Gerhard Richter’s 4900 Colours: Version II via Serpentine Gallery
London’s Serpentine Gallery is set to display celebrated German artist Gerhard Richter’s 4900 Colours: Version II today, September 23. The piece is comprised of 4900 brightly colored squares arranged randomly by a concept Richter has coined “controlled chance.” The squares have been painted on 100 aluminum panels. The panels can be viewed altogether as a single work of art that measures 69 square meters or the work can be displayed as 49 separate pieces. Serpentine will display the 4900 Colours: Version II as separate original works. The new piece strongly resembles both the artist’s previous color abstractions dating back to the 70’s as well as a recent stained glass piece the artist created for the Cologne Cathedral in Germany.
Richter Says Nouveau Riche Have Sent Art Market `to the Dogs’ [Bloomberg]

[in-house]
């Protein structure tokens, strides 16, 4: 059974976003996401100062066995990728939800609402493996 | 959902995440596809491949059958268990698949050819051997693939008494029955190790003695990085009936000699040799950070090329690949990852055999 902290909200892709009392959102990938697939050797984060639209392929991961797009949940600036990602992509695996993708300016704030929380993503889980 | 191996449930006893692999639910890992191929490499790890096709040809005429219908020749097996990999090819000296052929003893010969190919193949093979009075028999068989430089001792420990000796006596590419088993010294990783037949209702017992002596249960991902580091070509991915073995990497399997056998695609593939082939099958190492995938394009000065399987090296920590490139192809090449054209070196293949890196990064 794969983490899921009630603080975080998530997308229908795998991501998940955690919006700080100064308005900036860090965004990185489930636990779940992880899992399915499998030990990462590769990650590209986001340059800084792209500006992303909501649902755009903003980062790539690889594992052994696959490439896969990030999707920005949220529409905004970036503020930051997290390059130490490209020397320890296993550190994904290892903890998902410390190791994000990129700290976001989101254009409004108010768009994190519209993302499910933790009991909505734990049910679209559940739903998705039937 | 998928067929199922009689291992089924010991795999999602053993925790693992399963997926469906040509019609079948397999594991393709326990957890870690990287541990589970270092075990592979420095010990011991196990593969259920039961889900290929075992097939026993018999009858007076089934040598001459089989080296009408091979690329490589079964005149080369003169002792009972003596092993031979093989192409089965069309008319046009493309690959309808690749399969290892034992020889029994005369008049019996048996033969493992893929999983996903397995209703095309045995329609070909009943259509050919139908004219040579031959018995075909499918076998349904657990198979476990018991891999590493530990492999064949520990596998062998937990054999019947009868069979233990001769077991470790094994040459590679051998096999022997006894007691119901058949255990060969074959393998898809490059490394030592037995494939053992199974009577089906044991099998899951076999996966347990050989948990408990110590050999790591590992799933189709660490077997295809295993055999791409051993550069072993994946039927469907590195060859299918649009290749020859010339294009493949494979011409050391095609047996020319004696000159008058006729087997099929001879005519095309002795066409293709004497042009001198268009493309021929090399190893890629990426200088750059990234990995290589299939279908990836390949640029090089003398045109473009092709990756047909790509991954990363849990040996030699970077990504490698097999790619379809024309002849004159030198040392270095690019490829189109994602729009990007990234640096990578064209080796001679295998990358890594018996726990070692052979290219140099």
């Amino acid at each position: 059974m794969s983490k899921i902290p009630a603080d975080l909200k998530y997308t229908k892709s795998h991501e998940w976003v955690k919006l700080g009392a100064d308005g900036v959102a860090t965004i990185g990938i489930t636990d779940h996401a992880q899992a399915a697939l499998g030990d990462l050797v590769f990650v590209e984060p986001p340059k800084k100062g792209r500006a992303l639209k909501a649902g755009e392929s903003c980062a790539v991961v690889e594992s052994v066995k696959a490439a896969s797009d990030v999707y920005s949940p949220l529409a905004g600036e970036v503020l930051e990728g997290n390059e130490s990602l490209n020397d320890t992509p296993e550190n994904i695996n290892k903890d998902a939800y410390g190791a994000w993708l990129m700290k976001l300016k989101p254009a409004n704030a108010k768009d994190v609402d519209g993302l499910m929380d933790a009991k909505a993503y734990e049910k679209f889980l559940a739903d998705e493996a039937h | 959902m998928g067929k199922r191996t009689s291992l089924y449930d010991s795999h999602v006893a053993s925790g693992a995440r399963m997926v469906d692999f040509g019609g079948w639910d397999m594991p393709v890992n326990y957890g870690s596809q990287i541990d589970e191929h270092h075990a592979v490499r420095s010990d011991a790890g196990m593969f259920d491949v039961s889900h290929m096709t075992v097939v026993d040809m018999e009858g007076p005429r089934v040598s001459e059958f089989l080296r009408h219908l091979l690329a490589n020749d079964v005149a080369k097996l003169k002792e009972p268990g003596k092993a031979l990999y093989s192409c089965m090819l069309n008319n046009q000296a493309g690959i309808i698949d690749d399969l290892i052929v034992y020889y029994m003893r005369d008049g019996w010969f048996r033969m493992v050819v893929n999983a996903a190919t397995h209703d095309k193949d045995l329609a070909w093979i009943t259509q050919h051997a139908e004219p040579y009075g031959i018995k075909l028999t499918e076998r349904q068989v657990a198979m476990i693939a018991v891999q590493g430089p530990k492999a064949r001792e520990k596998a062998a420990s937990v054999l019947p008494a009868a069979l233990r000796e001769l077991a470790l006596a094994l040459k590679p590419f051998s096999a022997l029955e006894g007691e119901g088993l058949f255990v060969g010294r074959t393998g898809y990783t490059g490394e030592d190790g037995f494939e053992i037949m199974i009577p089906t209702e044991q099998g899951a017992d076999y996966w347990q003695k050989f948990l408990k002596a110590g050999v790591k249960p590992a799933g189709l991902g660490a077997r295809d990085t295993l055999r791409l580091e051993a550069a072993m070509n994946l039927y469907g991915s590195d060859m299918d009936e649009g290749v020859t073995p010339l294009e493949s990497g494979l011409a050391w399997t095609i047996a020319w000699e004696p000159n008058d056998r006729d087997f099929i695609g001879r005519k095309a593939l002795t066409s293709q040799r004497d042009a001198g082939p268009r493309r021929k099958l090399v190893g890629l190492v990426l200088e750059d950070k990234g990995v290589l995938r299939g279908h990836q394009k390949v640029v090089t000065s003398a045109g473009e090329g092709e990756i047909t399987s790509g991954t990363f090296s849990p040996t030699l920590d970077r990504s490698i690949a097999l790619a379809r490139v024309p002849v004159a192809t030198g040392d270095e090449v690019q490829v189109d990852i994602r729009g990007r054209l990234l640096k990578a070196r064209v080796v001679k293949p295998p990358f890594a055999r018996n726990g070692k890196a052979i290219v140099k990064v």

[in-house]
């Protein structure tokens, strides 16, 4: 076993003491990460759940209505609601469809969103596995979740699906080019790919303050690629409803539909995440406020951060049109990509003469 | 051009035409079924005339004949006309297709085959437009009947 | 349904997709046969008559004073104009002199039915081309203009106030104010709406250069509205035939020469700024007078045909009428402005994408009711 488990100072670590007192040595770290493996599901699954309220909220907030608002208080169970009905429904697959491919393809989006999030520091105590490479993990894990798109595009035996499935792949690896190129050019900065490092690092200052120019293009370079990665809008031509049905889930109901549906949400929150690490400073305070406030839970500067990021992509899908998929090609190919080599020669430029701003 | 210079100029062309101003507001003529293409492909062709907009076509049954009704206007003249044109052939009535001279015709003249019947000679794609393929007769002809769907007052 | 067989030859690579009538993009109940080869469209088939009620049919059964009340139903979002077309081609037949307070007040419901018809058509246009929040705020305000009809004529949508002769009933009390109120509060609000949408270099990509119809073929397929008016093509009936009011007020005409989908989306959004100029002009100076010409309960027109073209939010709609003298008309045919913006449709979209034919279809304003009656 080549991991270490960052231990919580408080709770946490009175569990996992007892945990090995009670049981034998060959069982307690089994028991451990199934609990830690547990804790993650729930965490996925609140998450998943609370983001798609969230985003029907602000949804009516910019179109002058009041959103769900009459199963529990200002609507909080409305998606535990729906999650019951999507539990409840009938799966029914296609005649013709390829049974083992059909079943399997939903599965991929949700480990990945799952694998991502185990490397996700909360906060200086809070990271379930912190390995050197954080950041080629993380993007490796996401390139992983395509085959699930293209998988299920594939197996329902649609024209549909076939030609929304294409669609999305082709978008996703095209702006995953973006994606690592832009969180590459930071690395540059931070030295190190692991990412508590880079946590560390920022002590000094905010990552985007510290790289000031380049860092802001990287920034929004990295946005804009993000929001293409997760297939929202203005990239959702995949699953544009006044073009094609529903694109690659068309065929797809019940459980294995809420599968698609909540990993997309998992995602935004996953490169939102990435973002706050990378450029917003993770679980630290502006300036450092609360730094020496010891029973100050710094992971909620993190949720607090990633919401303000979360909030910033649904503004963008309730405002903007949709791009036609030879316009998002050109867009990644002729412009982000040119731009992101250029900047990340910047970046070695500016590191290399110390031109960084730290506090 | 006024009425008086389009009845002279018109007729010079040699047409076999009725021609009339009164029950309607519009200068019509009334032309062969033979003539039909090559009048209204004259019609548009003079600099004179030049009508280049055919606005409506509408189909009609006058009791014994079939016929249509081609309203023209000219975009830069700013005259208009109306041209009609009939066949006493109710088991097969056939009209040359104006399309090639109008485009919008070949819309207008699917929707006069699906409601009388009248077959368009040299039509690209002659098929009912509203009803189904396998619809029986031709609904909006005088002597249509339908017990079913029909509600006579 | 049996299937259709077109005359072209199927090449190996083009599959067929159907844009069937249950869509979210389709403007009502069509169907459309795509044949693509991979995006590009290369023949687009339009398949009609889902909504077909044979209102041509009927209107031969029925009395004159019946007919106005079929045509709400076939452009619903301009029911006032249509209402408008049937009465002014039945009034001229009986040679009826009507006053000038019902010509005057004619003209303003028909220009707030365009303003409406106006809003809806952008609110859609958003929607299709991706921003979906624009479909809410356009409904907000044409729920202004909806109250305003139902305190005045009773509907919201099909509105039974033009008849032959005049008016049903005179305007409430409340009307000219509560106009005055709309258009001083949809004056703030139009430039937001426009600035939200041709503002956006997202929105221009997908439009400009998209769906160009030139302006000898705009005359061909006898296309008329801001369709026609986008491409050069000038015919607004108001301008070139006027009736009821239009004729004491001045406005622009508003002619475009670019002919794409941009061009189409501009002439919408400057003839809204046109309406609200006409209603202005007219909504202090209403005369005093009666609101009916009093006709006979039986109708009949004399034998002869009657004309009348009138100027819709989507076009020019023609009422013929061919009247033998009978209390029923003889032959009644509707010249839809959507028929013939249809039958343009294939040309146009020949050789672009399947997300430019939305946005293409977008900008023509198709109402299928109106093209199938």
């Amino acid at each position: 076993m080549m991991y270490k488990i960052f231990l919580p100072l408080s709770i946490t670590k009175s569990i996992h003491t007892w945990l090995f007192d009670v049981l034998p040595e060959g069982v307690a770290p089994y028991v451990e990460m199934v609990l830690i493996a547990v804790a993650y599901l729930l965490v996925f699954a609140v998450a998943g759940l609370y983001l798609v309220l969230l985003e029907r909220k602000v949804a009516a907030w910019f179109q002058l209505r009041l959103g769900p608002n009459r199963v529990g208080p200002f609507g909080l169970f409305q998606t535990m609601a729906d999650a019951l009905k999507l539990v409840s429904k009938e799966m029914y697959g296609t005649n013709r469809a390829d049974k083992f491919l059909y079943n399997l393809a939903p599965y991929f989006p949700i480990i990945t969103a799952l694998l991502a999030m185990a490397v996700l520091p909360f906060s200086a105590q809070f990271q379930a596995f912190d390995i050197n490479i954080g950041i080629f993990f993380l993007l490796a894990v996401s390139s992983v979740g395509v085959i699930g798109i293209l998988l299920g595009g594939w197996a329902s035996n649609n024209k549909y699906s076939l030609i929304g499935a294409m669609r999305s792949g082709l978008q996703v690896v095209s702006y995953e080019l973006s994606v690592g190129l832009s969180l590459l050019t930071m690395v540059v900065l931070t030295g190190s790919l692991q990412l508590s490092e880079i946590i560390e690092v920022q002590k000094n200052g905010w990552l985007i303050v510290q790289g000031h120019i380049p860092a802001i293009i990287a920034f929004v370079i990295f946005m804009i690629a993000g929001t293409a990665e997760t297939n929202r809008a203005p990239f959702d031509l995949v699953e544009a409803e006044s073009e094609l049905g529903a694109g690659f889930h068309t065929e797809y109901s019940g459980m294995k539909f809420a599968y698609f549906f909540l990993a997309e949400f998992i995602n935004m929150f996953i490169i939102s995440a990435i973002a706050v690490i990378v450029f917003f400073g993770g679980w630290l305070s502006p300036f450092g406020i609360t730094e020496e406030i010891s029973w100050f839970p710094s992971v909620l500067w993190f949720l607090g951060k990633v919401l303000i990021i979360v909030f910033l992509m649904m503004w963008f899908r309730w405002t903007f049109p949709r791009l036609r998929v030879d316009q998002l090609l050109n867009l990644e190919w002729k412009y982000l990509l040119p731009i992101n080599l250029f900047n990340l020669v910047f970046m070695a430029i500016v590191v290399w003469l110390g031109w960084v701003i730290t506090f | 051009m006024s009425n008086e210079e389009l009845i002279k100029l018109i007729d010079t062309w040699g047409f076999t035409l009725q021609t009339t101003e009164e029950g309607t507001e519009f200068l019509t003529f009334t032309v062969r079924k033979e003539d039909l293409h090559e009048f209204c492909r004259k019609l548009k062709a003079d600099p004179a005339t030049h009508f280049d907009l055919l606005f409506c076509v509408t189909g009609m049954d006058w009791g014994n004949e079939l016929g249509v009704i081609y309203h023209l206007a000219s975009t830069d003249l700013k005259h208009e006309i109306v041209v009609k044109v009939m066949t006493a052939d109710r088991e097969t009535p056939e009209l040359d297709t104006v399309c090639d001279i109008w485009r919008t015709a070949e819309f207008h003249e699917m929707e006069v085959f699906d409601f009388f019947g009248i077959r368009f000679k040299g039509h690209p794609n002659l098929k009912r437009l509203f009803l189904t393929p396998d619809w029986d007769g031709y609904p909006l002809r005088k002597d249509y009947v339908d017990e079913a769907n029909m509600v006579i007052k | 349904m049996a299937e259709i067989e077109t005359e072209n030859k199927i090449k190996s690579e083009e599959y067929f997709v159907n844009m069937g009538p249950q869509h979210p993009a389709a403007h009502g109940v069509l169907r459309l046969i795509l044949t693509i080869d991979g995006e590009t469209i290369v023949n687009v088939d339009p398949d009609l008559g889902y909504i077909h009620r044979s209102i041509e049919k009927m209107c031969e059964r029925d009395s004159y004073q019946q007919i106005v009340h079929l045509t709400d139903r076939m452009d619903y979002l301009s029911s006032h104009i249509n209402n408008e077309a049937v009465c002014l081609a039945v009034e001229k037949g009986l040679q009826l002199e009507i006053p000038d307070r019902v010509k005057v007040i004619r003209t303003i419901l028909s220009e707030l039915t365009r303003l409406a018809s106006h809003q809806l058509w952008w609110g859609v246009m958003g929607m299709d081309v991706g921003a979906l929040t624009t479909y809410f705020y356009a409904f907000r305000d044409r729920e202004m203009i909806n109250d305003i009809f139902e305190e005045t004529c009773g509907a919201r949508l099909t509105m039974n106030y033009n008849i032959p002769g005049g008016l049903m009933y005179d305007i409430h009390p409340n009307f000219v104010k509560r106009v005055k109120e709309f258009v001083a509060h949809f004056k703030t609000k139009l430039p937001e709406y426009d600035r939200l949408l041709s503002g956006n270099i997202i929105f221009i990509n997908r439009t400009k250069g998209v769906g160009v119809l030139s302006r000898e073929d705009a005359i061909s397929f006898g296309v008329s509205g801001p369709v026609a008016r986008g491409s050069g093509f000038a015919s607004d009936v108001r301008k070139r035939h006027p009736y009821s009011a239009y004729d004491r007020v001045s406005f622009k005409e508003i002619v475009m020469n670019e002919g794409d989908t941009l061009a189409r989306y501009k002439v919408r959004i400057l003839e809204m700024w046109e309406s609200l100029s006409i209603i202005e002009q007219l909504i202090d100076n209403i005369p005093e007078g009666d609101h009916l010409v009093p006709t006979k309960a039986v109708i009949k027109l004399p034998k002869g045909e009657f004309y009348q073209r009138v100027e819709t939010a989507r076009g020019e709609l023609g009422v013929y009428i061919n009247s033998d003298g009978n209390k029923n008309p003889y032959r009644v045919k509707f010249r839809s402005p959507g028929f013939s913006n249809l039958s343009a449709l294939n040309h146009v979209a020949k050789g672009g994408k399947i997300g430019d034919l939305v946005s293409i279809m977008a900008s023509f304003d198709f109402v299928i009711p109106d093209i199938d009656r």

Gerhard Richter Brings 4900 Colors to Serpentine [Digital Art]
Richter’s all square at the Serpentine [Guardian UK]
Gerhard Richter: 4900 Colours: Version II [Serpentine Gallery]
Gerhard Richter’s 4900 Colours: Version II displayed in various configurations Serpentine Gallery
Gerhard Richter’s stained glass window for Cologne Cathedral via Wired
Richter recently completed the 65-foot-tall stained glass window in Germany’s Cologne Cathedral. The piece was made to replace the original which was destroyed by bombs during World War II. It is comprised of 11,500 four inch squares cut from original antique glass. The artist used a computer program to arrange the pieces.
Polar to his abstract pieces Richter is particularly well-known for his lifelike paintings which often use photographs as a point of reference such as the above oil painting Lesende via Gerhard Richter.